Philip P. (Philip Pearsall) Carpenter.

The mollusks of western North America online

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Francisco and Monterey v. P page 75.



68. Monoceros cingulatum = Leucozonia c., M. 583.

69. Purpura carolensis=P. triangularis, M. 608.

70. Purpura foveolata = Cuma costata, M. 610, probably; but the
markings have been too much obliterated to decide with confidence.

71. Purpura kiosquiformis^Cuma k., M. 609. There are in
the collection three shells, labelled by the Professor "P. pvrpnroirfes
(Fusus), Orb., Panama" = Pisania cT orbignyi, Kve. fto authority
is given, and they probably came from Peru.

72. Pvrpvra, sp. ind. This shell is not to be found. It has
probably been put with the last, of which it is no doubt a variety :
v. M. p. 482.

73. Purpura melo. Stet.

74. Purpura osculans appears to be the young of Rhizocheilus
nux y M. 611 ; of which R. distans, Cpr., and probably R. califor-
nicus, A. Ad., are only varieties.

75. Purpura tecta Cuma t.

76. Purpura undata = P. biserialis, M. 606.

77. Columbella atramentaria= Anachis a.

78. Columbella bicanalifera=StrGmbina b.

79. Columbella boivinii. This species must rank with {Anachis
or) Engina*, the operculum being Pisanoid.

80. Columbella conspicua = Anachis c.

81. Columbella costellata, C. B. Ad. = Anachis scalarina, Sby.,
M. 645 ; not A. costellata, Sby., M. 646.

82. Columbella diminut a = Anachis d.

83. Columbella dorsata = Strombina d.

84. Columbella fluctuata-= Anachis fl.

85. Columbella fulva= Anachis /., M. 648.

86. Columbella fuscata, M. 617. The small var. is C. f estiva,

87. Columbella oibberula = Strombina g.

8 8 . Columbella gracilis = Anachis g.

89. Columbella guttata=Nitidella cribraria, M. 613.

90. 91, 92. Stent.

93. Columbella fyrata = Anachis I

94. Columbella major, M. 615.

95. Columbella wodesta Truncaria m. It might be convenient
to leave this genus as arranged by Messrs. H. and A. Ad. Mr.
Henry Adams desires to restrict it to the type species, in which

* Of the shells called by Trend) authors Stmi-fticinvla, these vith a Purpiroid
oy>erculum may he retained as Sistmrn, while these with Pisanoid cjeituluiu
should be renioved as Enyina^ with Anachis, to the Muricidae.



case this and similar species must be moved to Nitidella, if the oper-
culum be (as is presumed) Purpuroid ; or to Amycla, if Nassoid.

96. ColumbeUa mcesta Anachis m.

97 ColumbeUa nigricans= Anachis n.

98. Co/umbella parva. This appears to be only a dead specimen
of G. pygmaa, P. 100.

99. ColumbeUa pulchrior is probably a Nitidella.

100. ColumbeUa pygmtza= Anachis p., IvL 651.

101. ColumbeUa ruf/osff = Anachis r. This appears to be the
commonest and most variable species of the genus. The typical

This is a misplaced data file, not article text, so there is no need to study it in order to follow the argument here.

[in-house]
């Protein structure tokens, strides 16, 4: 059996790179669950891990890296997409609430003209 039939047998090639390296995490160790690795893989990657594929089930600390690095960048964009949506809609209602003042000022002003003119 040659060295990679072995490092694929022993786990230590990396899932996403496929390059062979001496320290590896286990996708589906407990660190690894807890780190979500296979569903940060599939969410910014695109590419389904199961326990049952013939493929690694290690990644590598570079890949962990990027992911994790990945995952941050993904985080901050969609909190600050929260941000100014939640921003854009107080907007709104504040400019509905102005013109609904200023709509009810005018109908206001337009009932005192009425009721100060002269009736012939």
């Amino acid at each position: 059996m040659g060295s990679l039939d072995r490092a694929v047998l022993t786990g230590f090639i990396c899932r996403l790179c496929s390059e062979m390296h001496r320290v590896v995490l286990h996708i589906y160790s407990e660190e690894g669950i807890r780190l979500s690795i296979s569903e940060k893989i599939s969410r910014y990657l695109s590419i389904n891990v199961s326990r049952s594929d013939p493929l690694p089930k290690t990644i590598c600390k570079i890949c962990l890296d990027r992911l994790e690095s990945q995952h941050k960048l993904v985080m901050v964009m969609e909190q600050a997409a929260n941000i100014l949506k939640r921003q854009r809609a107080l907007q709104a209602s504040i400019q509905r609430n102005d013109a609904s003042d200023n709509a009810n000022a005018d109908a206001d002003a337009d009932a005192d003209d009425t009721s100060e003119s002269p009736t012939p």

specimens are somewhat stumpy, with stout knobs. Then the knobs
pass into long, compressed ridges, and finally change into narrow
bars. These are wide apart, or close, or nearly evanescent on the
back. The shape passes from the stumpy to an acuminate form
like costellata. Some adults are more than twice the size of others;
but the same variations are found in both extremes. The colours
are generally laid on in patches on the knobby specimens ; in fine
flames, on the smoother ones. In all varieties, it is known from
Jiuctuata by the spiral strise over the whole surface ; and from varia

by the shoulder, more or less developed into a keel, on the whorls of
the spire.

102. ColumbeUa strombiformis, M. 616.

103. ColumbeUa tessellata, C. B. Ad. (non Gask.)= Anachis gua-
temalensis, Rve.

104. ColumbeUa turrita Strombina t.

105. ColumbeUa varia = Anachis v.

106. ColumbeUa sp. ind. is the young of a species in Mus.
Cuming., resembling harpaformis.

107 Ricinula carbonaria=Engina c.

108. Ricinula jug osa may be an Engina, but has more the aspect
of the Pacific group Peristernia.

109. Ricinula r eeviana= Engina pulchr a, Rve.

110. Cassis abbreviata=Bezoardica a. On comparing a large
series of specimens from Cape St. Lucas with a similar series of C.
inflata from Texas, I was unable to discover any specific differences.
It varies greatly, from each ocean, in painting, sculpture, height of
spire, &c.

111. Cassis coarctataLevenia c

112,113, 114( = M.4SO), 115, 1 16 ( = M. 481), 117, 118* ( = M.
476), 119* ( = M. 477), 120 ( = M. 475), 121, 122 ( = M. 381,
galeatus), 123 ( = M. 449), 124 (=M. 448), 125. Stem.

* Having now examined a large number of specimens of these two forms, I
have no hesitation whatever in regarding Conm regain atis as simply a variety of
C. purpurascens. Similar differences may be obsened in comparing large series
of almost all Cones.



126. Triton chemnitzii=AryGbuccinam nodosum, M. 580. These
shells are small and turreted. Those Prof. Adams marked " T. cin-
yulatum, Lam., E. Indies," are much more like the Mazatlan shells.